Subtractive VCA Stabilizes Ultra Pure Low Distortion Wien Bridge Oscillator

In order to optimize Janasek et al for use with a 2180 VCA a different approach was used to eliminate the 2180s I-V op amp and use the current output directly.

The Smith and Bateman Wien bridge oscillators use the SSM2018 to add a portion of the feedback signal to itself to vary gain.
The weighting of the VCA-controlled output is a fraction of the total feedback signal to reduce the amount of gain change versus the control voltage.
In Smith, the ratio is about 50:1; in Bateman about 3:1.

The SSM2018 is current-in/voltage-out and is non inverting.
The THAT2180 VCA core is current-in/current-out and inverts polarity.
(In traditional VCA applications the 2180's I-V op amp stage inverts polarity making the overall polarity non-inverting.)

By moving the 2180 so that it operates in parallel with the Wien stage inverter's input resistor we accomplish two things:

1) We take advantage of the 2180s current output and eliminate the I-V op amp and additional noise. At high gain reductions the 2180s noise is lower than the I-V stage resistor. Using the current output we eliminate a gain stage.
2) The inverting nature of the 2180 subtracts signal to control gain. Since we only need less than a dB of gain control (maybe 0.05dB?) the 2180 can operate in deep attenuation typically -50 to -30 dB. This reduces its noise and THD distortion considerably and allows larger amounts of control voltage to precisely control very small amounts of gain change.

Due to subtraction of signal the control slope is backwards.
As the attenuation of the VCA decreases (VCA gain increasing) the output level of op amp A decreases.

The 1 KΩ trim skews the gain of the Wien bridge inverter to set the amount of VCA attenuation when the loop has stabilized.
Typical attenuation can range from about -55 to -30 dB. I'm currently using -46 dB VCA attenuation.
As the 1 KΩ is varied, the THD and noise remains essentially constant leading me to believe the VCA is not significantly contributing to THD or noise.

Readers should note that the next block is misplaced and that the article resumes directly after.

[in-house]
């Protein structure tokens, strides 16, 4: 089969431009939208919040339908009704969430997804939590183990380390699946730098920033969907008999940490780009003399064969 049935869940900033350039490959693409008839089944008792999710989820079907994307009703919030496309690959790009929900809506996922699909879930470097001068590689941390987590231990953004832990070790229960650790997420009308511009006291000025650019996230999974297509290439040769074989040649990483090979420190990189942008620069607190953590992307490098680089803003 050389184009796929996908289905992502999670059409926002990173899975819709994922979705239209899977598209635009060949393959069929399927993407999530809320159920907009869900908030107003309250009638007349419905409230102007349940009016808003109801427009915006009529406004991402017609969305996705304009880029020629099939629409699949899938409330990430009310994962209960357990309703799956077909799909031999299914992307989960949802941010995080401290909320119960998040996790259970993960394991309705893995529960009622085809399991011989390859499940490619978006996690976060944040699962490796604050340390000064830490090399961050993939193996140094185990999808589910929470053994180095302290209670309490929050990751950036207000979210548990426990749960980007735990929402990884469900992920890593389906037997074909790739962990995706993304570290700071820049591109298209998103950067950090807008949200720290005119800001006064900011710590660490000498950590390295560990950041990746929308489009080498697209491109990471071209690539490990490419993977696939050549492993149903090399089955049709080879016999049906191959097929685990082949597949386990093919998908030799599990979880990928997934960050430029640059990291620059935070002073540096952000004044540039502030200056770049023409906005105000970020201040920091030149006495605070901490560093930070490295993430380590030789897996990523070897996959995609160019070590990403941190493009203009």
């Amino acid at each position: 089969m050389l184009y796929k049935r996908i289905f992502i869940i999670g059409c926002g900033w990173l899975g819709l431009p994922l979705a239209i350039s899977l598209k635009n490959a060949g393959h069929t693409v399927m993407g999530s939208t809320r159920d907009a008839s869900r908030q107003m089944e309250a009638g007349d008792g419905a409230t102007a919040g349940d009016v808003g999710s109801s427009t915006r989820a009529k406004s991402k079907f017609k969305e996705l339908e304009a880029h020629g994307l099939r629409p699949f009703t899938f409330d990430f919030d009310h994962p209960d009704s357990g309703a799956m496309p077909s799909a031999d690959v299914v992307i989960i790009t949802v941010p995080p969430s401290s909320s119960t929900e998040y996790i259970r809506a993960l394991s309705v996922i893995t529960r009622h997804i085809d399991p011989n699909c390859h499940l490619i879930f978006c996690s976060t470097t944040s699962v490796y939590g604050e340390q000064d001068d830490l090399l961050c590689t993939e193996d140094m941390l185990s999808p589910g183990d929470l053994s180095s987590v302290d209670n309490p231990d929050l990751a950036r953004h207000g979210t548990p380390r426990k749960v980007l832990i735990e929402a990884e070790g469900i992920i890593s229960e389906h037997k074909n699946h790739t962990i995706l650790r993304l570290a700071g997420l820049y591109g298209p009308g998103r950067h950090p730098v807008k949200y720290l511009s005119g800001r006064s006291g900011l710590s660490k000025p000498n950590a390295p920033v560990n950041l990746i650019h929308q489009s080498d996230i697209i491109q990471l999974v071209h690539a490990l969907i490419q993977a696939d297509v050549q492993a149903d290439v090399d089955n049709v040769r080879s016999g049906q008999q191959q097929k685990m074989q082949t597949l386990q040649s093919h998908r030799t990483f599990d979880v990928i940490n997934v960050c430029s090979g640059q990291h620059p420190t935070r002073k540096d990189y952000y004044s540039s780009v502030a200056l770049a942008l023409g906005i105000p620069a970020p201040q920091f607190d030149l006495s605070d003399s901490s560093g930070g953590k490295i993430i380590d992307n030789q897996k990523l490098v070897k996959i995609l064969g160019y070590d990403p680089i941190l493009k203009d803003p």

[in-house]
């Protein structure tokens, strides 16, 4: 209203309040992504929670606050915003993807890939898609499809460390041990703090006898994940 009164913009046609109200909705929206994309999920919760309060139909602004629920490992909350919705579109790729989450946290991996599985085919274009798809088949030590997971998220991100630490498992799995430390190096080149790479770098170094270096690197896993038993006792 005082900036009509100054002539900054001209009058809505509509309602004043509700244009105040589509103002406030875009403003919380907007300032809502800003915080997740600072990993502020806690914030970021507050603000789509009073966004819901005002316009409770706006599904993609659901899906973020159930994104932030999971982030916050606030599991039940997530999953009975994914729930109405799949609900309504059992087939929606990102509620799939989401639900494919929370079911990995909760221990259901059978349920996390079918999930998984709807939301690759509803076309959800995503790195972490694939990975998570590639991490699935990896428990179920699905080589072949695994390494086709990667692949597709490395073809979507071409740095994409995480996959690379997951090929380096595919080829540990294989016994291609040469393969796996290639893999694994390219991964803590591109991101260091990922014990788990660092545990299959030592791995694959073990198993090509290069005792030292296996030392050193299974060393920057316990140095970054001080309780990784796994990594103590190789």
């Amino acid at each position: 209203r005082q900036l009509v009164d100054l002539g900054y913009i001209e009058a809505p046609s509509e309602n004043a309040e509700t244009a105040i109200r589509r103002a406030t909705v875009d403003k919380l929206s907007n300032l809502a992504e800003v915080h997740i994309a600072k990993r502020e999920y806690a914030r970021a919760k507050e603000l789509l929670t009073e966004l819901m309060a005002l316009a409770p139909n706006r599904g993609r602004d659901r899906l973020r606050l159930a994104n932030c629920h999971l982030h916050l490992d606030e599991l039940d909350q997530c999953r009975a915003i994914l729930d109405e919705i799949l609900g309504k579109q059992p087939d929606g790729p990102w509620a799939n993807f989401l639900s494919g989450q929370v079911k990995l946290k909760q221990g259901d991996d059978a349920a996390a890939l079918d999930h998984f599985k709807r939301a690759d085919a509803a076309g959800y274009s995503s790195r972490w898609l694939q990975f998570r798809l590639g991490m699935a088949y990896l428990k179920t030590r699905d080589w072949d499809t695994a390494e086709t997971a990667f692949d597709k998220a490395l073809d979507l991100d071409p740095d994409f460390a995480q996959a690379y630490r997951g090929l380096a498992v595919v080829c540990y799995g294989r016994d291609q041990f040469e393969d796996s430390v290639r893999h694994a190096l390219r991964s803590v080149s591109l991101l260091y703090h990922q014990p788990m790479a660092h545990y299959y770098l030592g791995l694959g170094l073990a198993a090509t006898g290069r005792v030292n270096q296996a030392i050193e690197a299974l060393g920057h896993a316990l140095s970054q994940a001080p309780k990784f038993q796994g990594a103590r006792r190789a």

Output from my version is taken from both op amp A and B to provide a balanced output and a possible phase inverter for the level detector similar to Smith's.

I built the Janasek oscillator using a THAT2180 VCA which allowed me to measure the distortion of the PCM4222.

Image
PCM4222EVM 1 kHz THD Using the Janasek Ultra Low Distortion Oscillator Modified for a THAT2180 VCA

The combined oscillator and PCM4222EVM A/D THD is about 2 ppm.
The oscillator was built on an open unshielded Protoboard and hum is indeed present.

At 2 ppm - with quite a bit of the distortion likely the A/D - I'm within distance of sub-PPM performance.

Without building a notch filter its difficult to prove that the residual distortion - which is exceedingly small - is in the A/D.

What I have been able to determine is that the second and third harmonics drop into the noise floor just below -25 dBFS.
To prove that it wasn't necessarily the oscillator I first looked at the THD level of the oscillator's unbuffered output.
Regardless of how it was adjusted or configured the signature changes right around -25 dB FS.

I then added a variable gain output stage.
By increasing the oscillator's internal level and reducing the output level to compensate I was able to determine that the THD signature always changed at -25 dBFS regardless of what level the oscillator was running at internally.
At very high levels (>10V P-P) I could see some rise in the oscillator THD itself but at the 1-2V RMS range it falls into the noise floor.

This points to the A/D as being the dominate THD contributor:

Image
PCM4222 96 kHz THD vs Input Level

What I'm observing around -25 dBFS is consistent with how the PCM4222 is specified.

As Bruce Hofer has pointed out the possibility exists that both devices have higher distortion and the products cancel to make the measurement look better than it actually is.
See: Hofer, "Understanding Distortion Measurements" http://www.linear.com/docs/4134 (page 44)

In order to further prove the purity of the source I need a notch filter like the ones described by Smith and Janasek.

With the filter sets its possible to deeply null the fundamental, add gain so oscillator distortion rises above the converter noise floor and find the THD down in the mud.
From this measurement you can establish that the oscillator is (or is not) significantly better than the converter.

I'm confident that a THAT2180 VCA can be used to stabilize a sub-PPM THD audio oscillator.

The Control Loop

The control loop I used was similar to the Janasek with an additional op amp stage to provide the integration at the base of the LED driver transistor.
In Janasek he discusses the narrow lock range.
The VCA has a wide lock range.
Stabilization on power up is very quick and the amplitude does not drift.

The control loop is quite simple and the only improvement I think can be made is in the rectifier.